Iran is worried that several recent incidents in the country point to a growing chance that the two-month-old protests are becoming dangerously violent.
For the regime, the protests become problematic when the violence spills over and when the protesters are armed.
An article in Iranian pro-Islamic Revolutionary Guard Corps media on Thursday indicated that the media narrative, spun from the top levels of government, will now hyper-focus on armed attacks by the protesters. Iran calls these groups "separatists," a term it generally uses for Kurds, Baloch, Arabs and other minority groups in Iran.
The regime faces unrest from minorities
Not only is Iran a diverse country but minority groups may outnumber Persians, meaning that the regime has to balance the fact that it is rooted in the Persian theocratic elites, with the support it needs from minorities.
The largest minority groups are generally concentrated in various periphery regions of Iran; such as Kurds in the northwest, Azeris in the northwest, Balochis in the southeast as well as Arabs in the southwest. There are also populations of Lurs, Turkmen and other groups.
According to reports, gunmen attacked a bazaar in southwest Iran this week. There have also been armed clashes in Zahedan and areas where the Baloch minority are present.
Iran also carried out rocket and drone attacks on Kurdish groups in Iraq.
The regime believes dozens, or even hundreds of Kurdish activists have crossed from Iraq into Iran and that these "separatists" are involved in mobilizing opposition to the regime.
The fact remains that the Kurdish community doesn't need to mobilize to oppose the regime — the average person does that just fine.
There are a plethora of Kurdish groups that operate in Iraq and among Kurdish Iranian exile groups. These include the PDKI, the PAK, Komala and PJAK. Iran's regime has lashed out at PDKI, PAK and Komala over the last two months.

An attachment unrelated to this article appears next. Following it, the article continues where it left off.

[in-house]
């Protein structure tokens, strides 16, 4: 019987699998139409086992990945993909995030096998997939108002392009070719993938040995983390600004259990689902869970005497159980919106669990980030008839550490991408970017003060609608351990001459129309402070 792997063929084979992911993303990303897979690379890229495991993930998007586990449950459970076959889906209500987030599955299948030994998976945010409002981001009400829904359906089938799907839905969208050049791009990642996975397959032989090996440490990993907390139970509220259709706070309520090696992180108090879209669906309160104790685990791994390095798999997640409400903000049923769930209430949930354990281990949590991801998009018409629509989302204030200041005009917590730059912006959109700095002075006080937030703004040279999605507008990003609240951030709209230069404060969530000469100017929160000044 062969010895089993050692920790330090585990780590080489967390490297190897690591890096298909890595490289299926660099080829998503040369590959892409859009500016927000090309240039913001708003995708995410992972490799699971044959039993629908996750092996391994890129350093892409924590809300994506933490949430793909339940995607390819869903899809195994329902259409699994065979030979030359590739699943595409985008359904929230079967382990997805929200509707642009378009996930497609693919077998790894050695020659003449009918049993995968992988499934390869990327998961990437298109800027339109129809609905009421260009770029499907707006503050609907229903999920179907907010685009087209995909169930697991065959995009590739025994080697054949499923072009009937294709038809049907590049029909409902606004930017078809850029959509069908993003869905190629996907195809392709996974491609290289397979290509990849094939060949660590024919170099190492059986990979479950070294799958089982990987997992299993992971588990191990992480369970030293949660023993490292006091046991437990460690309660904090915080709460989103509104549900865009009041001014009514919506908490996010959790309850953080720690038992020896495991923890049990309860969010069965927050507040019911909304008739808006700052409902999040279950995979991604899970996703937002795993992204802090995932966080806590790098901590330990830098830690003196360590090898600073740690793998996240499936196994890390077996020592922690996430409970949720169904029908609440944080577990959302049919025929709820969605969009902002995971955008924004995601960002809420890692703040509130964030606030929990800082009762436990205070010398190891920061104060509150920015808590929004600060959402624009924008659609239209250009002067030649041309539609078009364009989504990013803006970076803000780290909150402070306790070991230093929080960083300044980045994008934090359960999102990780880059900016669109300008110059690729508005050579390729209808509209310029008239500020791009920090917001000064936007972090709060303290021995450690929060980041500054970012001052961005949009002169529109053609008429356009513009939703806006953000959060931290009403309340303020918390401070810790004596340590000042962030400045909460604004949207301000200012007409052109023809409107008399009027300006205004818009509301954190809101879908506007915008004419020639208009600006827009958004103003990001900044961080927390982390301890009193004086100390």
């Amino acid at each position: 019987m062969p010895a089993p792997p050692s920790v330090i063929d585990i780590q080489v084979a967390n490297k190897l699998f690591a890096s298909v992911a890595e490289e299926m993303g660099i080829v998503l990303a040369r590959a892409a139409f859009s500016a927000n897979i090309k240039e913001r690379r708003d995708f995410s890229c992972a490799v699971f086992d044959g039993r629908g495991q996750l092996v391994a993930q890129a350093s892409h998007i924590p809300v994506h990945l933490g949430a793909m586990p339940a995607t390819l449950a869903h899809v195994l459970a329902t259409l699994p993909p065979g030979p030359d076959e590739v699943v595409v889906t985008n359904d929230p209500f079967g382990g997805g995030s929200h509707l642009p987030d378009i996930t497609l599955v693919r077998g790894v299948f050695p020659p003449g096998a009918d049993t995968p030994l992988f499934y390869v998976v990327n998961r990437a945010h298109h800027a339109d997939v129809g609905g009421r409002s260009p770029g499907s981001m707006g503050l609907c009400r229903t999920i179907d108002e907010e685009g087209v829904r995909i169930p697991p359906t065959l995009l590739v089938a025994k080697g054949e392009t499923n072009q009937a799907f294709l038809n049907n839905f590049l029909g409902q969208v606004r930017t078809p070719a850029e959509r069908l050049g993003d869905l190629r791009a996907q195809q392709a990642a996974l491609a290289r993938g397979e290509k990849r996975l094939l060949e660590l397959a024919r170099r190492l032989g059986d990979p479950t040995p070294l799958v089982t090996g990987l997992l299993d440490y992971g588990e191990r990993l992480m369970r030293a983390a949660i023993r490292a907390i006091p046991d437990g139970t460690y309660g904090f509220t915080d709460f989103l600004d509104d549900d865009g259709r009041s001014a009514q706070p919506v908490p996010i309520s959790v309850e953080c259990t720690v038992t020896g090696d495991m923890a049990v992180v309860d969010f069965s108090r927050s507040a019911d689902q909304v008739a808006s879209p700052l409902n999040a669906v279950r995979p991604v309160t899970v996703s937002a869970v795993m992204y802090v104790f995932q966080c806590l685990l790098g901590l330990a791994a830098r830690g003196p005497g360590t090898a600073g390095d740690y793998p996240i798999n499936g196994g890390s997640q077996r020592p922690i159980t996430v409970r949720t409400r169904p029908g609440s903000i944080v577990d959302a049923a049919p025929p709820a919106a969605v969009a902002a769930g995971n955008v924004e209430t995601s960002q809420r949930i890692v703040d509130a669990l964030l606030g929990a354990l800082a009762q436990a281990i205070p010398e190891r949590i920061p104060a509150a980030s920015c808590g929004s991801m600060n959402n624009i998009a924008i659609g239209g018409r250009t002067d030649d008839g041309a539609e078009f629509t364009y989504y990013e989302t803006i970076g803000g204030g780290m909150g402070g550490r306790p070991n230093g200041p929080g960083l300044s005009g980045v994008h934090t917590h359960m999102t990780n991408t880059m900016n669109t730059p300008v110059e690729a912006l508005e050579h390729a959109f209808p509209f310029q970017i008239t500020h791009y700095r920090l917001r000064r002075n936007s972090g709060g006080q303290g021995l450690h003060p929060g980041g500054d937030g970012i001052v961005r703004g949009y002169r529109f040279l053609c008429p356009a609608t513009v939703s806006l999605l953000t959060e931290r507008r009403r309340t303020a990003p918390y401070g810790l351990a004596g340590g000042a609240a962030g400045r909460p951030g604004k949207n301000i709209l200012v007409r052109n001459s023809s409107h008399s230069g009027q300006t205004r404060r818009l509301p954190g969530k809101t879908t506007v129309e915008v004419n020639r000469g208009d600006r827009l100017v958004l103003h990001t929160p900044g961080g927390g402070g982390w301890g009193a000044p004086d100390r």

Iran's goal is to neutralize these groups.
Armed attacks against the regime
However, the shooting attack in southwest Iran in Khuzestan province does not bode well for the regime.
It's not the first armed attack or clash since the protests began two months ago, but it may be one of the more serious incidents.
The regime believes that extremist groups are behind some of these attacks, such as ISIS. An attack by Islamic State in late October killed 15 people in Iran.
From the regime's perspective, it is easier to blame ISIS or "separatists" than admit that large numbers of people in Iran detest the regime. Towards this end the regime wants to segment the protesters, using less lethal means against some protests, while beginning a harsh crackdown on others.
Some 16,000 protesters have already been detained and several sentenced to death. Meanwhile, Supreme Leader Ayatollah Khamenei spoke on Thursday trying to placate minorities; heralding the importance of interethnic partnerships.
It will become more clear in the coming days whether those behind the shooting attack in southwest Iran will carry out more attacks, or if this was a unique event.
It's not the first time Ahwazi Arab groups have been able to strike at the regime. A military parade was attacked in 2018 and two dozen people were killed. Iran has struck back against these groups, targeting Ahwazi Arab dissidents abroad, just as it targets Kurds in Iraq.
Obviously, Iran's goal is to preempt more attacks. That is why the regime is so worried that the "armed phase" has begun.
Seth Frantzman is a Ginsburg-Milstein Writing Fellow at the Middle East Forum and senior Middle East correspondent at the Jerusalem Post.